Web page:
Fri, Dec 30, 2011 - Page 8 News List

Truth about the growing disparity in income

By Lue Jen-der 呂建德

The increasing income gap in Taiwan has attracted a lot of attention and debate over the past few years. However, during the last presidential debate, President Ma Ying-jeou (馬英九) surprised many when he said that things on this front had improved and were now better than they were when the Democratic Progressive Party (DPP) was in power. Ma’s remarks were far removed from the truth and showed just how out of touch he is with reality and the public.

If we look at the trends evident in statistics released by the Directorate-General of Budget, Accounting and Statistics over the years on the income differential between the highest and lowest 20 percent of income earners, then the gap between the rich and poor was at its lowest from 1970 to 1990. It was not until after then that the gap started to grow. By 2000, the gap in income between the richest and poorest was 5.55 times. By 2001, that figure had reached 6.39 times. After the DPP gained power and introduced a string of social welfare and labor policy measures, the figure fell to a difference of 6 times.

In contrast, during the Chinese Nationalist Party’s (KMT) time in office, the income gap has been wider every year. In 2008, it was 6.06, in 2009 it was 6.34 and last year it was 6.19. These figures were calculated based on the differences in income between the highest and the lowest quintile of income earners. If we look at the differences between the top and bottom 10 percent of income earners and even the top and bottom 1 percent and 0.1 percent, the gap is even more shocking.

It has been reported that during a recent KMT Central Standing Committee meeting Ma expressed dissatisfaction with media reports based on information from the Financial Data Center that the gap between the richest and the poorest has increased to 75 times. Ma should ask tax reform expert Cyrus Chu (朱敬一) to use the same data to analyze the income differential for the top 1 percent and bottom 1 percent of household income earners. Then Ma would understand why Taiwanese are so unhappy.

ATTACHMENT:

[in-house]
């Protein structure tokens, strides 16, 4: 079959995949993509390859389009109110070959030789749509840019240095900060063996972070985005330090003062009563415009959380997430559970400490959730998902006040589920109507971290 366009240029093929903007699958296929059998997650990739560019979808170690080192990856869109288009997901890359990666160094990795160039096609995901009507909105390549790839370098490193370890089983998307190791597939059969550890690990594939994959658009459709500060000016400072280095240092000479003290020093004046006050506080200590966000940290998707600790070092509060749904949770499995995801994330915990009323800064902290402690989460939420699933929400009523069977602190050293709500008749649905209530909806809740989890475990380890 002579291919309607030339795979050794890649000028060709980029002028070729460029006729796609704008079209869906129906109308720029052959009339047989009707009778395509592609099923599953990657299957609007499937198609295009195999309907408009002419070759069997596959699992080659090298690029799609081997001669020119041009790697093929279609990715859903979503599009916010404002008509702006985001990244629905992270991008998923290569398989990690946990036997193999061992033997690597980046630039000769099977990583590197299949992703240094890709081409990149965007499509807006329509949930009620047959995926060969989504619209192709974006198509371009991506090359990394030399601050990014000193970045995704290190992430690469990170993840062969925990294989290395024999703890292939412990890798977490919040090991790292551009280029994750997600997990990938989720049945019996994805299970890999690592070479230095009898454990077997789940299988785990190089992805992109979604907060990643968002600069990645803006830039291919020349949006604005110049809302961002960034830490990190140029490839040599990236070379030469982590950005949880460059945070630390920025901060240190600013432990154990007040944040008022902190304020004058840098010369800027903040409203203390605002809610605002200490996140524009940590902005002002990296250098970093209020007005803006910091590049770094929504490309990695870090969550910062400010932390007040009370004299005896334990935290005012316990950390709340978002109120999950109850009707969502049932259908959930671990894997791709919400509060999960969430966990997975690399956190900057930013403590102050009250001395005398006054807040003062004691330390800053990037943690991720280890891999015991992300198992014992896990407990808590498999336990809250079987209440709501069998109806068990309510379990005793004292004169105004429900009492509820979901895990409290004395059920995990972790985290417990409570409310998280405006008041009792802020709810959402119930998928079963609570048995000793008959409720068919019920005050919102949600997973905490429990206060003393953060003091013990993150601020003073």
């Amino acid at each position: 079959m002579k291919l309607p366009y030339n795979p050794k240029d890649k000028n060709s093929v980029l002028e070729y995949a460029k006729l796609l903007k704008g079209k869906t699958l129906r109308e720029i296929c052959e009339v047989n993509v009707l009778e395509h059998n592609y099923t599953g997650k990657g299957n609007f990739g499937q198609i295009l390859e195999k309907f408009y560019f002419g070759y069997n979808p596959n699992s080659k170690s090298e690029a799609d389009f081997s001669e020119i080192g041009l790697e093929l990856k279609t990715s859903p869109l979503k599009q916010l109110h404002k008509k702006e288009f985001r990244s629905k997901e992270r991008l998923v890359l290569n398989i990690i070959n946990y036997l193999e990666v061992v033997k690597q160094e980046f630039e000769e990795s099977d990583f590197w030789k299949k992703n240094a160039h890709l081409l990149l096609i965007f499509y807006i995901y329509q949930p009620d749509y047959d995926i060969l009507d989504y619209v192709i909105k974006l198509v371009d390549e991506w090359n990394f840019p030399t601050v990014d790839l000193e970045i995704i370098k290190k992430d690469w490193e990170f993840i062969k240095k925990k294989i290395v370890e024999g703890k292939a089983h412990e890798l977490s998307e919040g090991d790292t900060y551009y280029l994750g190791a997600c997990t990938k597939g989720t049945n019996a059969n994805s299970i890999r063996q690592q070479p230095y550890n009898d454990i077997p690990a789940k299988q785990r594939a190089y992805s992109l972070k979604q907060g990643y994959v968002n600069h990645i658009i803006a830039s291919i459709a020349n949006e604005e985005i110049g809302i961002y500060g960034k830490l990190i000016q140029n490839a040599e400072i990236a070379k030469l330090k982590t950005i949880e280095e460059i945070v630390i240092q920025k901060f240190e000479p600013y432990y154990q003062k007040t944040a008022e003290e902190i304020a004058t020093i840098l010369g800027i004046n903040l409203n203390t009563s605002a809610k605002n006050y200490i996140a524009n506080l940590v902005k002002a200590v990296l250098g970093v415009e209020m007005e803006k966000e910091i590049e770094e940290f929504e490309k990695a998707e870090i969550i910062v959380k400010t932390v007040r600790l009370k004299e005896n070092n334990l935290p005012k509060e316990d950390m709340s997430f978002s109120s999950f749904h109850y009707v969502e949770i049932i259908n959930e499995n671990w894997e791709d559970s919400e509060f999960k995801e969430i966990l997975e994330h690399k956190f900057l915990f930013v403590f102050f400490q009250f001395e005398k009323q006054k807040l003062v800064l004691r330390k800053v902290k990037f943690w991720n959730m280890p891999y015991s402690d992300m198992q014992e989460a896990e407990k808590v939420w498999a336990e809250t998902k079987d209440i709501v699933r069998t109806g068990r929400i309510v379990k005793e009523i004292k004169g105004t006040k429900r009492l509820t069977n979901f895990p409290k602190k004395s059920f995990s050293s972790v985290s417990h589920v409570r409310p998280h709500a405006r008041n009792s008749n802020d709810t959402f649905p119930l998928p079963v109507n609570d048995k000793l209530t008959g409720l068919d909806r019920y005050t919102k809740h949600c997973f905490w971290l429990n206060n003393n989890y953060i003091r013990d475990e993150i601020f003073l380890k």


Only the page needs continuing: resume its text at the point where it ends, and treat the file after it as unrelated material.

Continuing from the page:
Experts have offered various analyses of the growing income gap with most citing the outsourcing of production and the establishment of global supply chains that have resulted from an over-reliance on investment in China, atypical development of the labor market and a tax structure that favors the rich. Especially after the KMT came into power, it promoted tax reduction policies similar to those implemented by the Republicans under former US president George W. Bush when they became obsessed with supply-side orientated neoclassical economics. It is estimated that these policies helped large corporations and businesses save a total of NT$207.5 billion (US$6.9 billion) in tax, while taxes for ordinary citizens were reduced by only NT$81.8 billion.

The DPP’s piggy bank campaign has been hugely popular and the small sums of money people are donating to the party’s presidential candidate demonstrates how unhappy and worried they are about the rapidly widening wealth gap and growing poverty over the past three years.

Lue Jen-der is convener of Taiwan Thinktank’s employment and social security unit.

Translated by Drew Cameron

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